Bringing a Taste of the Retreat into Everyday Life

Bringing the Taste of a Retreat into the Everyday Life

« Blog | Written by ezfacility | | (0) Comments |

Luxury health-fitness retreats have become something of a trend. Perhaps some of your members have tried them, or maybe you’ve given one a go yourself. If not, you can imagine the drill: At a beautiful resort somewhere exotic or simply far away from it all, you and your fellow companions spend a week or so hiking twelve miles a day, taking yoga and weight-training classes, and working out for as many hours as possible, and you do it all on about 1,200 calories a day (luckily, many such retreats also feature massages and facials, so be grateful).
Don’t get me wrong—I think this trend offers wonderful opportunities to people who want to kickstart a fitness regimen or who love a good workout and want to combine one with a vacation. There are many reasons why I’d jump at the chance to go on a fitness retreat myself. However, there are also many factors holding me back, several of which have to do simply with practical limitations: time, money, child care.
That got me thinking. What I really need is a luxury health-fitness retreat here at home. I need a week-long or ten-day crash course in intense exercise and healthy eating right here where I live and work. Boot camps, of course, abound in New York City and throughout the country, but what I want is something even more focused and intensive—something that gives me a sense of total immersion while also offering me a chance to get things done. I wonder if there’s an opportunity here for the gyms and health clubs, a hole to fill. It might be worth considering whether there’s a flexible form of health retreat that you could offer members (and nonmembers too, as a way to invite them to join your facility).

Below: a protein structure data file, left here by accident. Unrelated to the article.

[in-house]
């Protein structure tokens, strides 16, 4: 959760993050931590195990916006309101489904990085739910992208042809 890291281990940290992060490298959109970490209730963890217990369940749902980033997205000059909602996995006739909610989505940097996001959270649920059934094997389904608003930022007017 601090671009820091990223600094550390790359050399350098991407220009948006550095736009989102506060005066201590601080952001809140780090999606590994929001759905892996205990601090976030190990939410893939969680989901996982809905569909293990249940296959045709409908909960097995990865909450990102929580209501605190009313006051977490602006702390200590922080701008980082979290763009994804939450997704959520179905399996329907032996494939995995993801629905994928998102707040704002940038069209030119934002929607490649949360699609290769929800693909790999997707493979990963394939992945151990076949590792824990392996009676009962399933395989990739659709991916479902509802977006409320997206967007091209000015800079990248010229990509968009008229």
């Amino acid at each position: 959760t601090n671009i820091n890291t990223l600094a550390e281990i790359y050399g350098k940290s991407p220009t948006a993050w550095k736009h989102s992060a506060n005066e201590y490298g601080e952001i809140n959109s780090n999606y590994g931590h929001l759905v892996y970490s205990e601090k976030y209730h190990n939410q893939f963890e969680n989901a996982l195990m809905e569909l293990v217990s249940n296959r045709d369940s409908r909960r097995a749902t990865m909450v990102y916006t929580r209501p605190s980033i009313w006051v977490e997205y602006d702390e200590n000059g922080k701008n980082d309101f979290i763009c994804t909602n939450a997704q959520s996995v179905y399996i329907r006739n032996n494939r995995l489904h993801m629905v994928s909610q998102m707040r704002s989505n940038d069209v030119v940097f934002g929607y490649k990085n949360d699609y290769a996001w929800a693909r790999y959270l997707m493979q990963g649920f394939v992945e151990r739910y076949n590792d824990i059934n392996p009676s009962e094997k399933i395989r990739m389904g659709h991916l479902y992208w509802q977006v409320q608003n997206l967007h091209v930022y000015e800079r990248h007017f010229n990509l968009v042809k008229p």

I imagine something that begins early in the morning, soon after I drop my son off at the bus stop. A two-hour class could ensue, followed by a healthy breakfast. Afterwards, there could be a three- or four-hour break for participants to get work done or run errands (and possibly wi-fi and lounge/workspace made available to those who want it). Another two-hour exercise period could follow the break, with a light lunch afterward—maybe offered while nutrition or fitness experts offer talks on the best ways to carry the effects of the retreat over into the everyday life. For the afternoon, childcare could be on offer while another class takes place, and after, everyone could be sent home with instructions for dinner. Facials and massages could also be offered on select days. Follow-up sessions in subsequent months might be something participants could elect to take part in for an extra fee.
Many variations of that scenario are possible, and it’s especially worth dreaming up options that might better suit office workers. No matter what form a hometown fitness retreat takes, the benefits could be immense, and not just for participants: Your club could find itself with a new revenue stream. Plus, as alluded to earlier, it can be an effective way to draw in new members (prospectives who take part in the program could be offered a discount on first month’s membership, or the like).

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